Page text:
Useful information

There has been a Christian settlement on the banks of the river Trym since the 8th century. The first church in Westbury on Trym, built in the Anglo Saxon era, is believed to have dated from AD717. The year 2017 is, therefore, being celebrated as the 1300th anniversary of the church here in Westbury. The original church was destroyed and a new monastic community established by Oswald, Bishop of Worcester in 962 AD. In 1093 AD, the church was repaired and re-dedicated by Wulfston, Bishop of Worcester. In 1194 the church became a Collegiate church under the direct responsibility of the Bishop of Worcester. In the 15th century, Bishop Carpenter transformed the church in the Perpendicular style. Holy Trinity church, together with the nearby College, was home to a collegiate community under the Bishop of Worcester until 1544.

The most important era of the Westbury Collegiate church was in the second half of the 15th century under Bishop John Carpenter, who built the present three bay chancel with a polygonal apse. Bishop Carpenter was Provost of Oriel College, Oxford and there are continuing links today between the Parish Church and Oriel College. Works undertaken in the Carpenter era included building a tower, western extensions to the nave aisles to join the tower, a Lady chapel, enlargement of the east end and installing the clerestory. It was at this time that the church was re-dedicated to the Holy Trinity.

During the Victorian era, the church was subject to significant restoration, commencing in 1851. The old box pews were replaced by the present oak pews with poppy head ends. Three 13th century lancet windows in the west wall of the south aisle were re-opened and restored. The tower was restored in 1865 with the addition of a spirelet and weather vane. The font was added. The clock was a memorial to Queen Victoria’s jubilee and north and south faces were added in 1897. The crypt, which had been filled in was re-opened. The rereodos with the carved central panel showing the Last Supper was added in 1860. The monument to Sir Richard Elsworth, behind the altar on the east wall of the (St Oswald’s) chapel was moved in this period.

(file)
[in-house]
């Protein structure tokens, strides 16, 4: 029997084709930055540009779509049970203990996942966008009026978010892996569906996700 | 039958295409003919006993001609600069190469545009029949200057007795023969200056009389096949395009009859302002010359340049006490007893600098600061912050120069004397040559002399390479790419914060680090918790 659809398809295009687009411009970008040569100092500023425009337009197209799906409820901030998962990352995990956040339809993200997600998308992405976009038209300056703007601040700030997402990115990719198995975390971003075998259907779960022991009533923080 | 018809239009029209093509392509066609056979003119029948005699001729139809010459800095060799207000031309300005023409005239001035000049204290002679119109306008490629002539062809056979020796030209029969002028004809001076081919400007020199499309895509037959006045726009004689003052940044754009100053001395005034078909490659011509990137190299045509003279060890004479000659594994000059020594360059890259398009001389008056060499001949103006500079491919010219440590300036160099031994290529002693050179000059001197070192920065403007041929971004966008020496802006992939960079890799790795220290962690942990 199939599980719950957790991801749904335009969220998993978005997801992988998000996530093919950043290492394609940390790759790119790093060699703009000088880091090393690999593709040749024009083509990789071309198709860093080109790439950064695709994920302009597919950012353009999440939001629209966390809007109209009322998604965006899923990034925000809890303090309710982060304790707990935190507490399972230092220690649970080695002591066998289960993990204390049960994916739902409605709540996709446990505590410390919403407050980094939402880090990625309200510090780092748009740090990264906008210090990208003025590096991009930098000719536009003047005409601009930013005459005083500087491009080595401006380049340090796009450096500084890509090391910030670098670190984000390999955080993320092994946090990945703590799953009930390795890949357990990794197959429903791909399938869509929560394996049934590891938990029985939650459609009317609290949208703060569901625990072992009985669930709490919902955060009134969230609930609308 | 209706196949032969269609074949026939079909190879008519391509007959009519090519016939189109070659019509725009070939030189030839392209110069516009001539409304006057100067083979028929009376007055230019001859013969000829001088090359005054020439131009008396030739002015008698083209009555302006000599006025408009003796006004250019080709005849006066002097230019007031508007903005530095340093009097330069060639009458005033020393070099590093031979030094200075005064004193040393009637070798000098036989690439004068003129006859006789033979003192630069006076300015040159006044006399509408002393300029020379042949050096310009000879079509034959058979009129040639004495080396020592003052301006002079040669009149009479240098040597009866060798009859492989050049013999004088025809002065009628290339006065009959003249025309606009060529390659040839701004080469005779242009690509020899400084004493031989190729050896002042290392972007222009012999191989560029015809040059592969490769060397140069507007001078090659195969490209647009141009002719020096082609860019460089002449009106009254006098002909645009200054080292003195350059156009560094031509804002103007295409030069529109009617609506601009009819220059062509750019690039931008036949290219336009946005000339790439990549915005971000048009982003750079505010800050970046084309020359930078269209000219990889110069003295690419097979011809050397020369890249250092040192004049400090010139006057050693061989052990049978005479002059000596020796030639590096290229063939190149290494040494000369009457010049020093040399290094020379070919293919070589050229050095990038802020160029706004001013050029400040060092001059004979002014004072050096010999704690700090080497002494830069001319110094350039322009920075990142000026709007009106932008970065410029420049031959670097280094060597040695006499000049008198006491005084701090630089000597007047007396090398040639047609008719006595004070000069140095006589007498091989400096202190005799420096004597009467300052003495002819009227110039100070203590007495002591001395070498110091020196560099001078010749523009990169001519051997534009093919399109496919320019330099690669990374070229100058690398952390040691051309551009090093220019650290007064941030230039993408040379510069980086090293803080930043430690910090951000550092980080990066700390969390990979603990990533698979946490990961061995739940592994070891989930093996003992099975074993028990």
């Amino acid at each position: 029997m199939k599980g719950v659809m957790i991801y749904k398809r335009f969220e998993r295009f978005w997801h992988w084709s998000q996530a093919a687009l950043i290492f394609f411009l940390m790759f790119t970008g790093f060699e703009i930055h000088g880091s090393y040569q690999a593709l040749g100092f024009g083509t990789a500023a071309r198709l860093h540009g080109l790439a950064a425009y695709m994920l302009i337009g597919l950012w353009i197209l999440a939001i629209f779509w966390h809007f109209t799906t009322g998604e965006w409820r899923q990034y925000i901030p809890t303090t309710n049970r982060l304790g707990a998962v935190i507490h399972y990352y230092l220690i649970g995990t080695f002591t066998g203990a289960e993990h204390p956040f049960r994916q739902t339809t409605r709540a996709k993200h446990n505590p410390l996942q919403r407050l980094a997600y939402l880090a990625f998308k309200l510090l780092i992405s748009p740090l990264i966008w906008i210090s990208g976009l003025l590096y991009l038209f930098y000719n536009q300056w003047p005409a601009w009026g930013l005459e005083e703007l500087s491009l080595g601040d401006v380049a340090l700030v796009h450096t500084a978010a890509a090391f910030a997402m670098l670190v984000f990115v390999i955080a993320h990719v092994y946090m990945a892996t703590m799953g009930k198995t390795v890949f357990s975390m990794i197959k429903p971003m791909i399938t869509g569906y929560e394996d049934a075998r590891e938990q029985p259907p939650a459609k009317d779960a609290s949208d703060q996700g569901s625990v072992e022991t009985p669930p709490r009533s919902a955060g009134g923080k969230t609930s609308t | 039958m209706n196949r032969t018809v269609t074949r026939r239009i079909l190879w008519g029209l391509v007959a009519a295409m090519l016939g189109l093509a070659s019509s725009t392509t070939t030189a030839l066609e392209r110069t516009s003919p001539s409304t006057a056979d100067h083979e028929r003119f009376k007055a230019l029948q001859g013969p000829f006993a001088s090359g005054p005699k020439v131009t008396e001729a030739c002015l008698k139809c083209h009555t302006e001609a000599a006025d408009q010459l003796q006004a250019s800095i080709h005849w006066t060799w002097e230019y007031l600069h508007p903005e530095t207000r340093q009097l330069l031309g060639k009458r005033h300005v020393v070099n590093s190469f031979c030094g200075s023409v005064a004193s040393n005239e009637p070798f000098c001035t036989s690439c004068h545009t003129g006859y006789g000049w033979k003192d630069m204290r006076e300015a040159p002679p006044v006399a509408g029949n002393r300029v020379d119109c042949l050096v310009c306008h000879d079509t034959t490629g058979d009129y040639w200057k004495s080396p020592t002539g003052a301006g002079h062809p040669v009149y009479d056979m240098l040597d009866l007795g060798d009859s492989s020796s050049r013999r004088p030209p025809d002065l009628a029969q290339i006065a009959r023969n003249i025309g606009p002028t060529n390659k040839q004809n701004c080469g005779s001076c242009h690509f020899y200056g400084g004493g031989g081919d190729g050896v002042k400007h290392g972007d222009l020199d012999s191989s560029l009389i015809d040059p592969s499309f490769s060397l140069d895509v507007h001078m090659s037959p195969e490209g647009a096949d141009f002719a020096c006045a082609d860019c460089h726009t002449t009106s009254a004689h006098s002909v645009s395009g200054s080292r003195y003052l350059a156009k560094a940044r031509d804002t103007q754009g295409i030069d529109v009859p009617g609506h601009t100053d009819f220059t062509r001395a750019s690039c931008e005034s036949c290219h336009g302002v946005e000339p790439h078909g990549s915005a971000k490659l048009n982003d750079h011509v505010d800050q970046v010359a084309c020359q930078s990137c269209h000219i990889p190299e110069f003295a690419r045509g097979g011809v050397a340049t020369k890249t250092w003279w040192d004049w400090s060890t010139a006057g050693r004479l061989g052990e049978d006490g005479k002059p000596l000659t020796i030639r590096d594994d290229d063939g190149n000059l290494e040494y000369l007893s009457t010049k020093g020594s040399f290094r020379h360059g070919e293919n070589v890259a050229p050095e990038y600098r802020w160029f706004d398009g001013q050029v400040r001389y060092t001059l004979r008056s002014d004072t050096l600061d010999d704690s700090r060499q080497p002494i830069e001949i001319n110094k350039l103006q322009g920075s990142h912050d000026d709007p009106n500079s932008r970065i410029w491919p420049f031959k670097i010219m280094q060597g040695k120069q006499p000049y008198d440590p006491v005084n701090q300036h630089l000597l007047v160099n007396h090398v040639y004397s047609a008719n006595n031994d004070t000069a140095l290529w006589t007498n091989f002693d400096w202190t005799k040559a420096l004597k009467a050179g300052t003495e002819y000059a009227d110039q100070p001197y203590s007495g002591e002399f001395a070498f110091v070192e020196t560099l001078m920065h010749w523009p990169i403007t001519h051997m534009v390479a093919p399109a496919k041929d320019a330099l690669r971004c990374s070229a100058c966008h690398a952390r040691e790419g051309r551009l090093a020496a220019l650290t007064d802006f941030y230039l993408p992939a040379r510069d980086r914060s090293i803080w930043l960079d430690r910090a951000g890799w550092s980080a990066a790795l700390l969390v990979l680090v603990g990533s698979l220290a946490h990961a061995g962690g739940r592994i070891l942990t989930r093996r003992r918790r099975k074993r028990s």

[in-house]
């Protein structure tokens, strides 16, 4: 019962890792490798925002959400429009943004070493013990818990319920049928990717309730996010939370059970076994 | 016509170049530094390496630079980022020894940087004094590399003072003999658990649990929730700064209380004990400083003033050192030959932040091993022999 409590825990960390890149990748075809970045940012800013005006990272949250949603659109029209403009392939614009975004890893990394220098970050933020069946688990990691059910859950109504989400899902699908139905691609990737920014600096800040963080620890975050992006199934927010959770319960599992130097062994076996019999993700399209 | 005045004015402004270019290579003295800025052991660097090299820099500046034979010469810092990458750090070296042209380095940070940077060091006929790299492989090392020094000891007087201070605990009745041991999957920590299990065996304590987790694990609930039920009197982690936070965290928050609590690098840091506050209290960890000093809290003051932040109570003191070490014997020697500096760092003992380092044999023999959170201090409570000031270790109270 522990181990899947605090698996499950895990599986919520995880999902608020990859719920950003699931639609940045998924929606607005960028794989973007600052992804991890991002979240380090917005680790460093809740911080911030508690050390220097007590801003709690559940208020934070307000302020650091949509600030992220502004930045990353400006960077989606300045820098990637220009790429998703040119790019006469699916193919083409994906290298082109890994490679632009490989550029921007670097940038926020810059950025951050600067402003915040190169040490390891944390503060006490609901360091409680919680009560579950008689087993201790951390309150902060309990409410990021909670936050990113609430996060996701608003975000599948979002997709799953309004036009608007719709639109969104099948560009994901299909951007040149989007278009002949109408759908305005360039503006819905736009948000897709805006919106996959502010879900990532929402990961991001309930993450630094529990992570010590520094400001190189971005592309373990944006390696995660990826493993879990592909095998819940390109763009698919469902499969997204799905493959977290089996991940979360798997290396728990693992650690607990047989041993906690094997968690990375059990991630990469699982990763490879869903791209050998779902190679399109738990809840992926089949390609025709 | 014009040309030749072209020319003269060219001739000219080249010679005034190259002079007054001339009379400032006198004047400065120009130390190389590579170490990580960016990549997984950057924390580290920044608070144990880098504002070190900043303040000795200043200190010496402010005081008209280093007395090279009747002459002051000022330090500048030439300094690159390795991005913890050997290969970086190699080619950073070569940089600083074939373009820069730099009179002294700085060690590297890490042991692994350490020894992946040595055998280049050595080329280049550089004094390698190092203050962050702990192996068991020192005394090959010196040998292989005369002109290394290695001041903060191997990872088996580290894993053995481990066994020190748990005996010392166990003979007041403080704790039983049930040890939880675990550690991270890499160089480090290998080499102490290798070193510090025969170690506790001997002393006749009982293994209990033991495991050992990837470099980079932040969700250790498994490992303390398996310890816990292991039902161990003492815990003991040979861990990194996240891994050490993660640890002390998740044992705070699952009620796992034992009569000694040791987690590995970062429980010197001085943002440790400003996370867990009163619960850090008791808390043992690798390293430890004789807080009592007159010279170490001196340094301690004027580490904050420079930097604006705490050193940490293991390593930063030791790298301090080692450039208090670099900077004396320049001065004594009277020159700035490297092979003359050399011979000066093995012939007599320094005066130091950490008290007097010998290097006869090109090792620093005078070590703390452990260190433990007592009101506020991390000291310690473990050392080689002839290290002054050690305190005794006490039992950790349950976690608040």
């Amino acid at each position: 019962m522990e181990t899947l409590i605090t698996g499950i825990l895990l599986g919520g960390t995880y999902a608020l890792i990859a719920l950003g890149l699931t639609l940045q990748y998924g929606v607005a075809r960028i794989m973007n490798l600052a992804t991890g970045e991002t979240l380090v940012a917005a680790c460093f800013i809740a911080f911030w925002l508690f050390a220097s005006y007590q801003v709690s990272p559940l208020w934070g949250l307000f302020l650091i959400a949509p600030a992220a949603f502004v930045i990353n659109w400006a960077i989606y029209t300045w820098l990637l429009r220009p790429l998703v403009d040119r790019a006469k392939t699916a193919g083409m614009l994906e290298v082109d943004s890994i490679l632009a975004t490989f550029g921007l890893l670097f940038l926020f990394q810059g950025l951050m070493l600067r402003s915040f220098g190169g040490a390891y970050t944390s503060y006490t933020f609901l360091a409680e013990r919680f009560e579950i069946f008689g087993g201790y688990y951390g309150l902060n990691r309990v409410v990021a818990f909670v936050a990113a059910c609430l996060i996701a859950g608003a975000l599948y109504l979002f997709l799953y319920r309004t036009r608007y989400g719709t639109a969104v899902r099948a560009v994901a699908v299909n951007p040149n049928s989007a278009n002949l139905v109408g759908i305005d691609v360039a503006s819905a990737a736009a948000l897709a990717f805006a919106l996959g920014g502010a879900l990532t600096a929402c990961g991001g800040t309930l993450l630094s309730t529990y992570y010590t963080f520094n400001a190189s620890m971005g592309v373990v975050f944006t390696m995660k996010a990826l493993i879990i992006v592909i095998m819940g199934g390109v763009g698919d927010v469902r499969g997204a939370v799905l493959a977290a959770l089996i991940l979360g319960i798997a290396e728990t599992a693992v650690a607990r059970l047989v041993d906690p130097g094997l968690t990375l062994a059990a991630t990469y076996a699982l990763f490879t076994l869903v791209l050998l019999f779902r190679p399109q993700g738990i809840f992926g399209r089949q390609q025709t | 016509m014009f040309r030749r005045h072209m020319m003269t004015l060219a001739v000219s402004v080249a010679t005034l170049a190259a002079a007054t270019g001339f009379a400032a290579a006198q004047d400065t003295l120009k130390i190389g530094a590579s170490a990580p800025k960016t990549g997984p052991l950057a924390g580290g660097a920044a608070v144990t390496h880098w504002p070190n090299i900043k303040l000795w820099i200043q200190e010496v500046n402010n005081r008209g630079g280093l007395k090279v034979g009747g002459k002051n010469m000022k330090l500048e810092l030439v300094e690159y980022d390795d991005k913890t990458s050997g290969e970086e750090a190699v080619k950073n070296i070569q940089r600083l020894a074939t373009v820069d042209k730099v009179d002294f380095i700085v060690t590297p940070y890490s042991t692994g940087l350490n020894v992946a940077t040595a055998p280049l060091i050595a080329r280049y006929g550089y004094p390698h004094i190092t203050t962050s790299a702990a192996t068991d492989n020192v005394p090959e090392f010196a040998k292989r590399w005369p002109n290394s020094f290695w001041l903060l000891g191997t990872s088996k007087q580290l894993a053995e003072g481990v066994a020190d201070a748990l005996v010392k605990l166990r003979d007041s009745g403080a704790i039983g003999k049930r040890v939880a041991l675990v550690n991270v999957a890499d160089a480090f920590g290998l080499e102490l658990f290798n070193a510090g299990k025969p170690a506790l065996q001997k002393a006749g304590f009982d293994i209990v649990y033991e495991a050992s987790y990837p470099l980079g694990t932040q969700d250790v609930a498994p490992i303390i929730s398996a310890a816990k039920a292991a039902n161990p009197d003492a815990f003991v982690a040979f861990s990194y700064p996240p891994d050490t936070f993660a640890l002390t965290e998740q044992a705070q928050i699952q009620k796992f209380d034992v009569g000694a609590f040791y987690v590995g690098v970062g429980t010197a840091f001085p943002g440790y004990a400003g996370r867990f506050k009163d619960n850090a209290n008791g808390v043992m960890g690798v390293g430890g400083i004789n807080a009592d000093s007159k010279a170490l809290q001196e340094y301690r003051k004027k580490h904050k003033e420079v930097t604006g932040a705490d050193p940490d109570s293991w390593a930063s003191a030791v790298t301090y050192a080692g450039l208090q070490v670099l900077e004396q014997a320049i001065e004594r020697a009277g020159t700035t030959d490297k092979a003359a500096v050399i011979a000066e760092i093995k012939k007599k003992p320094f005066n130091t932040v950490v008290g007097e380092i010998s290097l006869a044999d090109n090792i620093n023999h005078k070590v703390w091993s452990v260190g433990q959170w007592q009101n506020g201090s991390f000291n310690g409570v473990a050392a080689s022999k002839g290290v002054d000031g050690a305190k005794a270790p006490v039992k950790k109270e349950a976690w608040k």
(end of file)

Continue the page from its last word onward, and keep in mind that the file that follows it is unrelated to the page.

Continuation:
To summarise, the church has fascinating history, is a grade I listed building, which can be appreciated through a visit 364 days a year.

Opening and Contact Details

The church is open daily to visitors to explore from 9am to 5.30pm Monday to Saturday, and on Sundays from 1pm to 6pm outside the Sunday service times. Intimate services also take place in midweek, but these do not prevent access by visitors. Funerals or weddings will, however, occasionally prevent access, but these services will only last for about an hour.
Times of such services in the week ahead are posted on the church notice board and on the website and can be checked by ringing the Parish office on 0117 950 8644.

Arrival and Parking Facilities

When the church is open, the church car park will be available. An accessible car parking space is available close to the main (West) entrance. There is space for about 10 cars in the car park. Should the car park be full, there is free parking available for 3 hours in the nearby Westbury Hill public car park – from Church Road turn left into the High Street and left at the war memorial roundabout into Westbury Hill. The car park entrance is 50 yards on the left. The Westbury Hill car park has 3 accessible parking spaces, although these are furthest from the church and the route from the car park is not straightforward for wheelchair users. We suggest that you drop off any disabled visitors in the church forecourt before parking in the Westbury Hill car park, should that be necessary.